1. To entirely withdraw the Strategic Sites Local Plan in May 2015, rather than include an amendment to one strategic site in Hailsham as requested by the inspector.
  1. Not to produce the Delivery and Sites Allocation Local Plan, a fundamental part of the local plan .
  1. To backdate the start of the new local plan to 2013, despite there being in place a current, adopted, NPPF compliant Core Strategy.
  1. To accept a Strategic Housing Market Assessment containing major errors that result in the inflated OAHN of 735 houses/year.
  1. To produce a five year land supply (5YLS) paper that grossly underestimates the actual land supply position

The result of these actions is to create practically a perfect storm resulting in the almost total inability of the Council to refuse most housing planning applications. This results in a totally unsatisfactory developer led situation.

The Council has recently published its 5 year land supply as at 31 March 2016. This document contains errors in both the numbers and the analysis. When corrected, the document would demonstrate that the Council does have a 5YLS. Thus, you should be able to use the current Core Strategy when you are considering applications, rather than follow the incorrect officer advice that the relevant housing policies are out of date. With one or two exceptions, most rural authorities work very hard and take, where necessary, a very imaginative approach to be able to demonstrate a successful 5YLS. However, not Wealden, who appear to gone out of their way to show that they don’t have a 5YLS.

The current completely developer led situation that several of you complained about at PCS on 21 July is likely to continue for several years. The advice you received that it would be ameliorated once the new local plan is adopted is not correct. There will only be an improvement if the Council is prepared to re-examine the incorrect SHMA and take a more balanced approach to calculating the 5YLS. Neither the Leader, CEO, Portfolio Holder for Planning & Development or any planning officer appear to be willing to make any changes. Therefore, if you are concerned about the amount of green fields lost to development with all the resulting related issues, please hold your Council to account.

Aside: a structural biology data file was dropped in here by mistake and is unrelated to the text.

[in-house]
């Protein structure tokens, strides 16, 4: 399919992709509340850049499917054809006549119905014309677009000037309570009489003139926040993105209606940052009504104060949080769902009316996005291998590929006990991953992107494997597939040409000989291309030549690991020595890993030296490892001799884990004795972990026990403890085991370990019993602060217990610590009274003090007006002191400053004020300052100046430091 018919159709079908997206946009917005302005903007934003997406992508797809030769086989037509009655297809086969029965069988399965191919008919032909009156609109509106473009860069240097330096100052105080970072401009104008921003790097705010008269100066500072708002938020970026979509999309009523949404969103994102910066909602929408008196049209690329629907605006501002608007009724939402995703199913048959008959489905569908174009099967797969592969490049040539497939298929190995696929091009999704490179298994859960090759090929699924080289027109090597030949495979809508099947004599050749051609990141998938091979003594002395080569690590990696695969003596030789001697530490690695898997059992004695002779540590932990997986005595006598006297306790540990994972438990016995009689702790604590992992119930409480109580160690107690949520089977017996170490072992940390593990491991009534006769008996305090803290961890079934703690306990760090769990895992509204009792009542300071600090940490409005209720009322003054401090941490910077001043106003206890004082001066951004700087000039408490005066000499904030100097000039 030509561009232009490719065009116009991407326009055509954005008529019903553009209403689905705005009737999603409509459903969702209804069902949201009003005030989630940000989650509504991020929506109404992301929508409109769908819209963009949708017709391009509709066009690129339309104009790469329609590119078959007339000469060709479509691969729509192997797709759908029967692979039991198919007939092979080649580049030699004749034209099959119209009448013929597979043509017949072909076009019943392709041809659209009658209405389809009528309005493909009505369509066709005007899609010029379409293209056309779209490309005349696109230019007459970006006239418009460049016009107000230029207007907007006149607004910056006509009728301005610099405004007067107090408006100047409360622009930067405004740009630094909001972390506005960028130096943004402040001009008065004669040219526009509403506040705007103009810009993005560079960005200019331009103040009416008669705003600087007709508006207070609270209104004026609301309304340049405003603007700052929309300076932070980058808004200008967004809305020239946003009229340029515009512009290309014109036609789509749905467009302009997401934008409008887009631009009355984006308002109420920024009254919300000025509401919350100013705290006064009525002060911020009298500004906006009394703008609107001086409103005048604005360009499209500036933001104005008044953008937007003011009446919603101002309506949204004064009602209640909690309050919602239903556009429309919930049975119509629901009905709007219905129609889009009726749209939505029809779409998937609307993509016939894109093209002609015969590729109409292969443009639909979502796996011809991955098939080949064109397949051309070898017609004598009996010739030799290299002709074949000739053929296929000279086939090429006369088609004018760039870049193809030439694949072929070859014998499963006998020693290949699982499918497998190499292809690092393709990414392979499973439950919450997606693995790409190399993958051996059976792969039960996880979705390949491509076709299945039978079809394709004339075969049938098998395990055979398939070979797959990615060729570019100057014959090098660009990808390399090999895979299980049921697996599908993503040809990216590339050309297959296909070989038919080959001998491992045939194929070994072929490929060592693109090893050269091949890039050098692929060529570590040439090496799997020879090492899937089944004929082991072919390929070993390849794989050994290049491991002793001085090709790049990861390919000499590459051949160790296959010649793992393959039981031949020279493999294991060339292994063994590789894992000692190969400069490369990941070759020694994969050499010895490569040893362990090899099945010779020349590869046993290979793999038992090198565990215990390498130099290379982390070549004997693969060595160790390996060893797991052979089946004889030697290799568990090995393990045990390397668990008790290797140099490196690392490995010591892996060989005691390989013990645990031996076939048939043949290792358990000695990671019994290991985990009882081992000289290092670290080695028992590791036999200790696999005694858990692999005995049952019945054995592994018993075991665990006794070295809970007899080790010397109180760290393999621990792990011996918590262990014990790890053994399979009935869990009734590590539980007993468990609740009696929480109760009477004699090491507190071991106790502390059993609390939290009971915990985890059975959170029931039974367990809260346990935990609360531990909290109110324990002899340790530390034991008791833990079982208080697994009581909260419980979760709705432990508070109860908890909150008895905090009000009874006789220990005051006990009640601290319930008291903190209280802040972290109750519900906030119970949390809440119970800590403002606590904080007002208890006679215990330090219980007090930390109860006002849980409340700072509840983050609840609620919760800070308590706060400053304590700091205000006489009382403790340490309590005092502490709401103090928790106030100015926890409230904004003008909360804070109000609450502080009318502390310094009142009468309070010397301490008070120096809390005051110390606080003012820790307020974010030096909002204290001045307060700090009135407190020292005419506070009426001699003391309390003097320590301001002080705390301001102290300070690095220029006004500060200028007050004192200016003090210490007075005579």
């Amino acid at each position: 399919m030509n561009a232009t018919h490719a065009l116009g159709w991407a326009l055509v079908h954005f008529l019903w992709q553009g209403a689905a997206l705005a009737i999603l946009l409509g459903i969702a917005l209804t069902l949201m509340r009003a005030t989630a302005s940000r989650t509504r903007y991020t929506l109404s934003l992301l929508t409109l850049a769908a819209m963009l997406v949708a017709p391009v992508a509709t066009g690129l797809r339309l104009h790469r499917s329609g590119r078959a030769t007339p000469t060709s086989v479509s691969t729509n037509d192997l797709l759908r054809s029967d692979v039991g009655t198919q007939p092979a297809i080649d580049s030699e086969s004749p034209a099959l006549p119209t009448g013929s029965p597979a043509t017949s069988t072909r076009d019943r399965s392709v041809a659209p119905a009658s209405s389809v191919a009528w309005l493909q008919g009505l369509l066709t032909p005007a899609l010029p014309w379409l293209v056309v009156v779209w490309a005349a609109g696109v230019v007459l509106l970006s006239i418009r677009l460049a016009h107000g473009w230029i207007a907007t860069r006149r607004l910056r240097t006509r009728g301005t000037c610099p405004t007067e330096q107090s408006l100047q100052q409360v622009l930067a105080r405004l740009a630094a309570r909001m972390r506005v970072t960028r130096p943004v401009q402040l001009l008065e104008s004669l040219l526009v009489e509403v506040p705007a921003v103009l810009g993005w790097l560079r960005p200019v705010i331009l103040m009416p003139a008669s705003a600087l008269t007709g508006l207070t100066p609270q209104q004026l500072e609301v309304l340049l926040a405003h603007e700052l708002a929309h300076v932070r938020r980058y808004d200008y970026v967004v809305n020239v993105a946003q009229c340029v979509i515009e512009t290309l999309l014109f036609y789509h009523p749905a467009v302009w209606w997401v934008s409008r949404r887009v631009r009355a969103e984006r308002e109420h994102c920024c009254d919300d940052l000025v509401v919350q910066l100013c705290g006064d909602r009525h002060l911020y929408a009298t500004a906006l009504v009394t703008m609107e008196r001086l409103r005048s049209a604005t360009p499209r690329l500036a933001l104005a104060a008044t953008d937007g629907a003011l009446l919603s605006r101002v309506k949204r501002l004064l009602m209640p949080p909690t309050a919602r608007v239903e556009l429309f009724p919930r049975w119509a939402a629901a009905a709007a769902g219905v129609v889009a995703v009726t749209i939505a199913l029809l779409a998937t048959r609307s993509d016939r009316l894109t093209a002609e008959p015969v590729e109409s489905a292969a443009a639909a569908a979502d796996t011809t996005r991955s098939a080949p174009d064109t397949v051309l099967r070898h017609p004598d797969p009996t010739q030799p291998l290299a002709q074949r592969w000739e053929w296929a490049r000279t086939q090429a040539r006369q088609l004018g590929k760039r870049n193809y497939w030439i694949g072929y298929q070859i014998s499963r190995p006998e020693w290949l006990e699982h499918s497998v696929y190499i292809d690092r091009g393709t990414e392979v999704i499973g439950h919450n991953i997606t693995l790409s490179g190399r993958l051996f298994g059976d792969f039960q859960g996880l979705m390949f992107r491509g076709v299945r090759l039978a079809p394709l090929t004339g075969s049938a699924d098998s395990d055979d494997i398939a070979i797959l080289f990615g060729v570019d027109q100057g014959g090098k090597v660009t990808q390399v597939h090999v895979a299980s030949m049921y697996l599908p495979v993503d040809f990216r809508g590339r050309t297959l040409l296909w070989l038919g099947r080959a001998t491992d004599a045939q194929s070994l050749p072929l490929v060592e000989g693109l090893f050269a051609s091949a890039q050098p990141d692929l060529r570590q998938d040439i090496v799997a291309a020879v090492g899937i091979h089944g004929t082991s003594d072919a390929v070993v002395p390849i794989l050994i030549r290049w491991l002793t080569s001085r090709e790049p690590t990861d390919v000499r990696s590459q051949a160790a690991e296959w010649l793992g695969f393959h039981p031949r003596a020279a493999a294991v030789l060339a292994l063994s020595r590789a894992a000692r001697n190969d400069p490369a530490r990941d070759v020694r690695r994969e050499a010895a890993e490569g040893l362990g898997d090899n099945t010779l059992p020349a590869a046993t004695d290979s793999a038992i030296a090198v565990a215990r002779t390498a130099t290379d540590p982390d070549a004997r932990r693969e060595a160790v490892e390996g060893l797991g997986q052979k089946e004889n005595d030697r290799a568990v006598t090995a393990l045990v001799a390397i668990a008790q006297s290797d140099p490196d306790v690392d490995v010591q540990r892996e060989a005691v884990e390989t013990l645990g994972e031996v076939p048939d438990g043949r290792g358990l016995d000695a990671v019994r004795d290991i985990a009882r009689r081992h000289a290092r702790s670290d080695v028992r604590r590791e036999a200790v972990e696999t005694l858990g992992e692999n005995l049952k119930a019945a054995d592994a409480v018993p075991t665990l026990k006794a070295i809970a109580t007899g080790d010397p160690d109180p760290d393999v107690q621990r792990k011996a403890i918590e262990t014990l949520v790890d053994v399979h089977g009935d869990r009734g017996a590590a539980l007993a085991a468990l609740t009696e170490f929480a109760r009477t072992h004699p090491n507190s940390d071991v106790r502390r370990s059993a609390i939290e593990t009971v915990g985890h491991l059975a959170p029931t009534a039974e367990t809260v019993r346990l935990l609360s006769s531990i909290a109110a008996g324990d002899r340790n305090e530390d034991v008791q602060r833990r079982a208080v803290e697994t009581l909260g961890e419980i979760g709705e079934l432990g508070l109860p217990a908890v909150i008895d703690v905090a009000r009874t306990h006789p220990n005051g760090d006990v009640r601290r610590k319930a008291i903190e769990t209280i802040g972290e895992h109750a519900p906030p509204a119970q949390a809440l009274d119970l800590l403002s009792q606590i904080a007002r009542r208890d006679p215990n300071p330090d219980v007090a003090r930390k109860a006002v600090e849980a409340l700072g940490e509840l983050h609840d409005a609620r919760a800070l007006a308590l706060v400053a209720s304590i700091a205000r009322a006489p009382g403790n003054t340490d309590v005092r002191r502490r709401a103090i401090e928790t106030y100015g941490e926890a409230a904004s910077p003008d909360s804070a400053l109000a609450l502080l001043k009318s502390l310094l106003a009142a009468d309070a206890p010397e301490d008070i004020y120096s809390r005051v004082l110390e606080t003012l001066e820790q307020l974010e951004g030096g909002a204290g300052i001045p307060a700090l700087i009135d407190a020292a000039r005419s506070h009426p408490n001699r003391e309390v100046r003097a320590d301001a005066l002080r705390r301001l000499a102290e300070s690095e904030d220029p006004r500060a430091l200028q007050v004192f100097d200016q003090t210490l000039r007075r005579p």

I have recently been made aware that a critique of the SHMA was submitted to the Council in December by a group of concerned residents. I attach a copy of this critique and although it is quite long and detailed, would urge you to read it. The content remains highly relevant.

Do you have any doubts on the Council’s 5YLS position or the housing numbers proposed in the SHMA? If so, please will you challenge the Council now, before too much cost is expended on preparing a new local plan and too many more applications “have to be approved due to a lack of a 5YLS”. The Council appears not to want to engage with members of the public when they raise their concerns, so I implore you to fulfill your function and actively challenge on behalf of the District’s very concerned residents.

I acknowledge that unfortunately, some of you are happy with the status-quo, but I hope that the majority of you are not and do not wish to see Wealden’s green spaces needlessly urbanised. Please take some action, as further inaction will result in continued despoilation of our rural surroundings.